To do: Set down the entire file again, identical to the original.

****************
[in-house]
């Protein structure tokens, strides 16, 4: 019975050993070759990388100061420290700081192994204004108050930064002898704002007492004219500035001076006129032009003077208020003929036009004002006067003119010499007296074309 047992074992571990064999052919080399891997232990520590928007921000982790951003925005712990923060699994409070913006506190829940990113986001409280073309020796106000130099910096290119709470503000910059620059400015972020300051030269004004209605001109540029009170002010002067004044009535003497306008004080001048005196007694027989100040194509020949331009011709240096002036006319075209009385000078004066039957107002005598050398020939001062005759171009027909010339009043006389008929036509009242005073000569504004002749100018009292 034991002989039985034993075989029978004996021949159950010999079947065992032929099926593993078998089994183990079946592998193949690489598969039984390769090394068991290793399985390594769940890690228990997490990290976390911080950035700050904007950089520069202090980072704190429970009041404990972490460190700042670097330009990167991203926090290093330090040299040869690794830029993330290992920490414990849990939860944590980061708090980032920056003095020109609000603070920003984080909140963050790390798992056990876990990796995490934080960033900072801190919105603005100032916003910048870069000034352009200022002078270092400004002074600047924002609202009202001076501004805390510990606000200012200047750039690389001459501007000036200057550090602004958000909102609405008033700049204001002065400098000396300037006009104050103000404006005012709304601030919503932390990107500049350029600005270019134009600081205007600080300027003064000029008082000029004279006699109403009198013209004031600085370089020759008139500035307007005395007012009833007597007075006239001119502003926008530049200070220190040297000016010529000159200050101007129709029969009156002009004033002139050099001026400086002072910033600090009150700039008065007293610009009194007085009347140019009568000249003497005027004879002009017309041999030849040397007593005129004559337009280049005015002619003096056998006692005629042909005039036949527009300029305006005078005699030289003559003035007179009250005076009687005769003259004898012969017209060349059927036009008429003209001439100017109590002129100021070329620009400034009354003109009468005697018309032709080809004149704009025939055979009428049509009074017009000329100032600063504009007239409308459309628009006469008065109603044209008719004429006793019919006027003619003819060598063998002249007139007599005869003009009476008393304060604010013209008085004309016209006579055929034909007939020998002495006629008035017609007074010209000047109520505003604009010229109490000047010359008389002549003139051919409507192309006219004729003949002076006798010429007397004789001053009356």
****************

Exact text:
[in-house]
């Protein structure tokens, strides 16, 4: 019975050993070759990388100061420290700081192994204004108050930064002898704002007492004219500035001076006129032009003077208020003929036009004002006067003119010499007296074309 047992074992571990064999052919080399891997232990520590928007921000982790951003925005712990923060699994409070913006506190829940990113986001409280073309020796106000130099910096290119709470503000910059620059400015972020300051030269004004209605001109540029009170002010002067004044009535003497306008004080001048005196007694027989100040194509020949331009011709240096002036006319075209009385000078004066039957107002005598050398020939001062005759171009027909010339009043006389008929036509009242005073000569504004002749100018009292 034991002989039985034993075989029978004996021949159950010999079947065992032929099926593993078998089994183990079946592998193949690489598969039984390769090394068991290793399985390594769940890690228990997490990290976390911080950035700050904007950089520069202090980072704190429970009041404990972490460190700042670097330009990167991203926090290093330090040299040869690794830029993330290992920490414990849990939860944590980061708090980032920056003095020109609000603070920003984080909140963050790390798992056990876990990796995490934080960033900072801190919105603005100032916003910048870069000034352009200022002078270092400004002074600047924002609202009202001076501004805390510990606000200012200047750039690389001459501007000036200057550090602004958000909102609405008033700049204001002065400098000396300037006009104050103000404006005012709304601030919503932390990107500049350029600005270019134009600081205007600080300027003064000029008082000029004279006699109403009198013209004031600085370089020759008139500035307007005395007012009833007597007075006239001119502003926008530049200070220190040297000016010529000159200050101007129709029969009156002009004033002139050099001026400086002072910033600090009150700039008065007293610009009194007085009347140019009568000249003497005027004879002009017309041999030849040397007593005129004559337009280049005015002619003096056998006692005629042909005039036949527009300029305006005078005699030289003559003035007179009250005076009687005769003259004898012969017209060349059927036009008429003209001439100017109590002129100021070329620009400034009354003109009468005697018309032709080809004149704009025939055979009428049509009074017009000329100032600063504009007239409308459309628009006469008065109603044209008719004429006793019919006027003619003819060598063998002249007139007599005869003009009476008393304060604010013209008085004309016209006579055929034909007939020998002495006629008035017609007074010209000047109520505003604009010229109490000047010359008389002549003139051919409507192309006219004729003949002076006798010429007397004789001053009356």